I’m one of those guys who will always carry a crankbait rod when fishing for spotted bay bass or making a trip to the breakwall, but I’ve always left it at home when fishing outside the harbor. I started to suspect that might be a mistake after a trip with Captain Gerry Mahieu. During that trip, Gerry fished the crankbait extensively and fished it in areas I’d never considered conducive to crankbait fishing, like boiler rocks and kelp beds. A couple weeks later, I fished with Captain Jimmy Decker and he too spent the entire trip fishing a crankbait in water that I’d never think of throwing one, in this case above structure that was 60-feet down.
These suspicions were proven true when Mahieu scored a second place finish in an SWBA event with a 21-pound bag of calicos on the crankbait and Decker followed it up with a 19-pound bag in the next event. At that point I pretty much knew that I needed to focus on learning how and where to properly fish the crankbait for calicos.
The first order of business was to invest a tremendous amount of money in buying up every imaginable size and color of crankbait to find the “right” one for calico fishing. As it goes with most of my tackle buying decisions, that ended up being a big waste of time.
Catching fish on a crankbait seems to be more about depth and action than it is about color and size. Regarding depth, you can find crankbaits that run anywhere between zero and fifty-feet of water, but when fishing calicos any bait that runs 12-15-feet deep should get the job done. While each bait has a slightly different swimming action, what they do when you pause your retrieve seems to have the biggest effect since a lot of bites come on the pause. Whichever bait you choose, you’ll want to replace the hooks and split rings with heavy duty hardware. You can find out more about doing that in this article.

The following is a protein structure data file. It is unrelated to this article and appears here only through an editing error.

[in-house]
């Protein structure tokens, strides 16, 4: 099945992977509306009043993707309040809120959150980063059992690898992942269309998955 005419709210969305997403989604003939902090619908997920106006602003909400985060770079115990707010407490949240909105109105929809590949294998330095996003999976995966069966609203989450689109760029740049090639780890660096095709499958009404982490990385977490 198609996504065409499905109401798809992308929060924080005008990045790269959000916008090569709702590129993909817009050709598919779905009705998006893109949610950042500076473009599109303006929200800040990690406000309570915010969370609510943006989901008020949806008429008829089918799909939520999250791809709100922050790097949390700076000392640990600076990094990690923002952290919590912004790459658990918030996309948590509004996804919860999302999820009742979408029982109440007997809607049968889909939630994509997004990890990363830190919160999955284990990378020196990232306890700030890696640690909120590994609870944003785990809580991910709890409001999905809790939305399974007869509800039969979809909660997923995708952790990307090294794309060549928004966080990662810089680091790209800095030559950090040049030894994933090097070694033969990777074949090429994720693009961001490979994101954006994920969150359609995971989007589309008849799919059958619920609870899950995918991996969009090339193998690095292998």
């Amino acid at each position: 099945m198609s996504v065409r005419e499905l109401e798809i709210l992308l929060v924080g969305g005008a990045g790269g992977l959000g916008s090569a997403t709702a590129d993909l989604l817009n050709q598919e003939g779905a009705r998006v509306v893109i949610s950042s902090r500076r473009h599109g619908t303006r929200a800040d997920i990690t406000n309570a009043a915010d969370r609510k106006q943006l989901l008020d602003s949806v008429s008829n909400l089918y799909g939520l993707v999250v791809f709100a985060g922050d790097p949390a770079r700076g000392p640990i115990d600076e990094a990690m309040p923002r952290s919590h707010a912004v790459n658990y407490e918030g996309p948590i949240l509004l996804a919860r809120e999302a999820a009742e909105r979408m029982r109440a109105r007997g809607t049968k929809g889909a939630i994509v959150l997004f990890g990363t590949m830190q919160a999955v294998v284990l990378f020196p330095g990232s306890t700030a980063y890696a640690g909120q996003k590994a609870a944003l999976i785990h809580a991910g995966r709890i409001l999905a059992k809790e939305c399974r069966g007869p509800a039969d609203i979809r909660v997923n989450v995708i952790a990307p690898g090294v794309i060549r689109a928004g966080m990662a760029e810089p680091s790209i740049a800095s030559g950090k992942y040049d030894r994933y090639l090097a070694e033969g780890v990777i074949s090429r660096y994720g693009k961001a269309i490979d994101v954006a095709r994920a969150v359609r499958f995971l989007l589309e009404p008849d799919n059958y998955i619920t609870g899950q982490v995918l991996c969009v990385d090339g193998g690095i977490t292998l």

If you’re going shopping for crankbaits I suggest checking out the Strike King Series 6 XD, the Norman DD22 or the Bomber Fat Free Shad. All of these baits will meet your depth targets and have proven bass catching action. Regarding colors, I’d suggest getting bright colors, like parrot, for when the water is dirty, dark colors, like crawdad, for when the fish are feeding on crustaceans and light colors, like sexy smelt, for bright days.
My crankbait rod is a Rainshadow GCB 710MH matched with an Abu/Garcia Revo Winch full of 50-pound spectra and a short 40-pound fluorocarbon leader. This fiberglass 7′ 10″ rod is heavy enough to cast the bigger crankbaits, and has enough backbone to pull hard on fish. Graphite rods will work for this application as well, but the stiffer rods tend to cause pulled hooks when fishing the crank, so I’d recommend sticking with a fiberglass rod.
Fishing the crankbait is simple, just throw it anywhere you’d normally fish a swimbait. During a recent SWBA tournament at Santa Cruz Island, Matt Kotch and I threw the crankbait the entire day and managed close to 100 fish, the biggest five of which weighed 27-pounds. In the morning we fished boilers on the islands rocky front side and caught fish while casting the crankbait into areas of turbulence and retrieving it quickly with a long pause every few turns of the handle. Most of our bites came after the bait made bottom contact and floated up during the pause.
Later in the day, the bite changed and the bass would only bite the bait when retrieved parallel to the shoreline. Since we were in 40-50-feet of water the bait wasn’t making any bottom contact but the action was calling the fish up to mid-column to bite. We ended the day fishing a kelp bed at Yellow Banks and all of our bites came when fishing the crankbait in the lanes between the kelp stringers. The nice thing about the crank is that when you snag kelp it usually pulls out very easily and and more than a few of our bites came immediately following the bait being pulled free of the kelp.
I doubt we’ll be able to repeat that tournament winning performance again any time soon, but the crankbait has definitely earned a spot in our arsenal. If you’ve never fished a crankbait for calicos, I recommend heading down to your local tackle shop and picking up a few. You can throw them on your normal bass gear and if you like them, invest in a dedicated crankbait rod and reel.